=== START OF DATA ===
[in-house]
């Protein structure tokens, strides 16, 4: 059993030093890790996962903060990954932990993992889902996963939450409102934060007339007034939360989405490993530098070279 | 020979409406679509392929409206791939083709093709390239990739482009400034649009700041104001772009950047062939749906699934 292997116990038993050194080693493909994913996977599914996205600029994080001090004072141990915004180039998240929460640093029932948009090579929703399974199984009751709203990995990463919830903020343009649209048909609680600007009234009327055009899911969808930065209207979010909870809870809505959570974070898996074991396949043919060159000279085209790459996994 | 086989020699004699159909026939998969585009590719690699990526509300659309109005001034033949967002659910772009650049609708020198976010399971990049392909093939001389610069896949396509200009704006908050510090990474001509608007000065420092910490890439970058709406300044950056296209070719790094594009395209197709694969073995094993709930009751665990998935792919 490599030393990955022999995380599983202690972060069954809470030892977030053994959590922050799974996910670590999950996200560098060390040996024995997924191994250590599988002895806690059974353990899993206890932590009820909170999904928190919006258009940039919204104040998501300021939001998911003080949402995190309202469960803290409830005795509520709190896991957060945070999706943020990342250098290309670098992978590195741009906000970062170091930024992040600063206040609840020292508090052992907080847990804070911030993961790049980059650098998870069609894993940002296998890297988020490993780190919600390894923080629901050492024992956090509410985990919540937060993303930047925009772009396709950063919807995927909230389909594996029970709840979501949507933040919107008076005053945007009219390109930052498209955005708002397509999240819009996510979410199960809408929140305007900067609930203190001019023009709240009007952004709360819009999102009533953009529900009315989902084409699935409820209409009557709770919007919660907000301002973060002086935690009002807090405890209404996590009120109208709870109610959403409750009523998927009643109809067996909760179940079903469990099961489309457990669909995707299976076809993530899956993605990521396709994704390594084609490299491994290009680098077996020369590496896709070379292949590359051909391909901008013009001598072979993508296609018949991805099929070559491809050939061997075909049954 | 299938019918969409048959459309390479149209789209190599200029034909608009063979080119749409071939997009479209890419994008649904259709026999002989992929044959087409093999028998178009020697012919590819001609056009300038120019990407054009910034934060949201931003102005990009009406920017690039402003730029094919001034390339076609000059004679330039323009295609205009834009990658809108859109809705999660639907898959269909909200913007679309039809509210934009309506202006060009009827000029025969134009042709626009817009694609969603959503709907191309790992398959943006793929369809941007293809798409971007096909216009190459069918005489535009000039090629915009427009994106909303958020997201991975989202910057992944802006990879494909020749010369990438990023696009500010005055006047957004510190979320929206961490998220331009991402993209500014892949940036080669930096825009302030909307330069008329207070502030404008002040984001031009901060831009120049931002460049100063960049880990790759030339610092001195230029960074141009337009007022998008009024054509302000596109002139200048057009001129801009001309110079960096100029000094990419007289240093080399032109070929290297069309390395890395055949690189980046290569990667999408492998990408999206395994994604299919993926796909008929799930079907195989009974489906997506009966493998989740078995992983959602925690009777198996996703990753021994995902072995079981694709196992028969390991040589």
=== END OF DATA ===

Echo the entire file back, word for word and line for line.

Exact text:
[in-house]
């Protein structure tokens, strides 16, 4: 059993030093890790996962903060990954932990993992889902996963939450409102934060007339007034939360989405490993530098070279 | 020979409406679509392929409206791939083709093709390239990739482009400034649009700041104001772009950047062939749906699934 292997116990038993050194080693493909994913996977599914996205600029994080001090004072141990915004180039998240929460640093029932948009090579929703399974199984009751709203990995990463919830903020343009649209048909609680600007009234009327055009899911969808930065209207979010909870809870809505959570974070898996074991396949043919060159000279085209790459996994 | 086989020699004699159909026939998969585009590719690699990526509300659309109005001034033949967002659910772009650049609708020198976010399971990049392909093939001389610069896949396509200009704006908050510090990474001509608007000065420092910490890439970058709406300044950056296209070719790094594009395209197709694969073995094993709930009751665990998935792919 490599030393990955022999995380599983202690972060069954809470030892977030053994959590922050799974996910670590999950996200560098060390040996024995997924191994250590599988002895806690059974353990899993206890932590009820909170999904928190919006258009940039919204104040998501300021939001998911003080949402995190309202469960803290409830005795509520709190896991957060945070999706943020990342250098290309670098992978590195741009906000970062170091930024992040600063206040609840020292508090052992907080847990804070911030993961790049980059650098998870069609894993940002296998890297988020490993780190919600390894923080629901050492024992956090509410985990919540937060993303930047925009772009396709950063919807995927909230389909594996029970709840979501949507933040919107008076005053945007009219390109930052498209955005708002397509999240819009996510979410199960809408929140305007900067609930203190001019023009709240009007952004709360819009999102009533953009529900009315989902084409699935409820209409009557709770919007919660907000301002973060002086935690009002807090405890209404996590009120109208709870109610959403409750009523998927009643109809067996909760179940079903469990099961489309457990669909995707299976076809993530899956993605990521396709994704390594084609490299491994290009680098077996020369590496896709070379292949590359051909391909901008013009001598072979993508296609018949991805099929070559491809050939061997075909049954 | 299938019918969409048959459309390479149209789209190599200029034909608009063979080119749409071939997009479209890419994008649904259709026999002989992929044959087409093999028998178009020697012919590819001609056009300038120019990407054009910034934060949201931003102005990009009406920017690039402003730029094919001034390339076609000059004679330039323009295609205009834009990658809108859109809705999660639907898959269909909200913007679309039809509210934009309506202006060009009827000029025969134009042709626009817009694609969603959503709907191309790992398959943006793929369809941007293809798409971007096909216009190459069918005489535009000039090629915009427009994106909303958020997201991975989202910057992944802006990879494909020749010369990438990023696009500010005055006047957004510190979320929206961490998220331009991402993209500014892949940036080669930096825009302030909307330069008329207070502030404008002040984001031009901060831009120049931002460049100063960049880990790759030339610092001195230029960074141009337009007022998008009024054509302000596109002139200048057009001129801009001309110079960096100029000094990419007289240093080399032109070929290297069309390395890395055949690189980046290569990667999408492998990408999206395994994604299919993926796909008929799930079907195989009974489906997506009966493998989740078995992983959602925690009777198996996703990753021994995902072995079981694709196992028969390991040589």